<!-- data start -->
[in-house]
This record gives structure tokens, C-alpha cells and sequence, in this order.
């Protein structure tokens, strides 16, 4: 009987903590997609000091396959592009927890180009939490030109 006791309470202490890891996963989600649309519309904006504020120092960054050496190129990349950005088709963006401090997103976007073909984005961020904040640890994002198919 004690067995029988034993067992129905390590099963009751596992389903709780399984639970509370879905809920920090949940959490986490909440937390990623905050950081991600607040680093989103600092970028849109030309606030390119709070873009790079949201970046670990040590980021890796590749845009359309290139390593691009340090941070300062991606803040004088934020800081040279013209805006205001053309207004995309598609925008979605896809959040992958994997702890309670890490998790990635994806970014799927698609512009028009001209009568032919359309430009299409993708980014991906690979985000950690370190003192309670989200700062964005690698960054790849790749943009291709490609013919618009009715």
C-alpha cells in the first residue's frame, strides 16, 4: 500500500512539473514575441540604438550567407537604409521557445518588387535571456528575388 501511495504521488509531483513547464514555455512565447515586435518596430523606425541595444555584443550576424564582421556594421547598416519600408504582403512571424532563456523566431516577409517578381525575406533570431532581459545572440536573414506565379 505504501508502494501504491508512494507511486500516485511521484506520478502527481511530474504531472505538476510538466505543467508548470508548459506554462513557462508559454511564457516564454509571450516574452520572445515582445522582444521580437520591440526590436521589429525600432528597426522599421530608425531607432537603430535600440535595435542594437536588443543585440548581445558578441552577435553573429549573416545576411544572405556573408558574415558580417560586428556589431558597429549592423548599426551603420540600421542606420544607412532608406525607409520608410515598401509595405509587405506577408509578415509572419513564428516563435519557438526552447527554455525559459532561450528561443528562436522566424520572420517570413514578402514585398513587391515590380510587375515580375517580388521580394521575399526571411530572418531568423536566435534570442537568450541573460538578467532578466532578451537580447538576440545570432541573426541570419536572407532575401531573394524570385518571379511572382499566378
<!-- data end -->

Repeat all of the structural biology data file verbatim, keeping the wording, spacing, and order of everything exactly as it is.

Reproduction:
[in-house]
This record gives structure tokens, C-alpha cells and sequence, in this order.
């Protein structure tokens, strides 16, 4: 009987903590997609000091396959592009927890180009939490030109 006791309470202490890891996963989600649309519309904006504020120092960054050496190129990349950005088709963006401090997103976007073909984005961020904040640890994002198919 004690067995029988034993067992129905390590099963009751596992389903709780399984639970509370879905809920920090949940959490986490909440937390990623905050950081991600607040680093989103600092970028849109030309606030390119709070873009790079949201970046670990040590980021890796590749845009359309290139390593691009340090941070300062991606803040004088934020800081040279013209805006205001053309207004995309598609925008979605896809959040992958994997702890309670890490998790990635994806970014799927698609512009028009001209009568032919359309430009299409993708980014991906690979985000950690370190003192309670989200700062964005690698960054790849790749943009291709490609013919618009009715």
C-alpha cells in the first residue's frame, strides 16, 4: 500500500512539473514575441540604438550567407537604409521557445518588387535571456528575388 501511495504521488509531483513547464514555455512565447515586435518596430523606425541595444555584443550576424564582421556594421547598416519600408504582403512571424532563456523566431516577409517578381525575406533570431532581459545572440536573414506565379 505504501508502494501504491508512494507511486500516485511521484506520478502527481511530474504531472505538476510538466505543467508548470508548459506554462513557462508559454511564457516564454509571450516574452520572445515582445522582444521580437520591440526590436521589429525600432528597426522599421530608425531607432537603430535600440535595435542594437536588443543585440548581445558578441552577435553573429549573416545576411544572405556573408558574415558580417560586428556589431558597429549592423548599426551603420540600421542606420544607412532608406525607409520608410515598401509595405509587405506577408509578415509572419513564428516563435519557438526552447527554455525559459532561450528561443528562436522566424520572420517570413514578402514585398513587391515590380510587375515580375517580388521580394521575399526571411530572418531568423536566435534570442537568450541573460538578467532578466532578451537580447538576440545570432541573426541570419536572407532575401531573394524570385518571379511572382499566378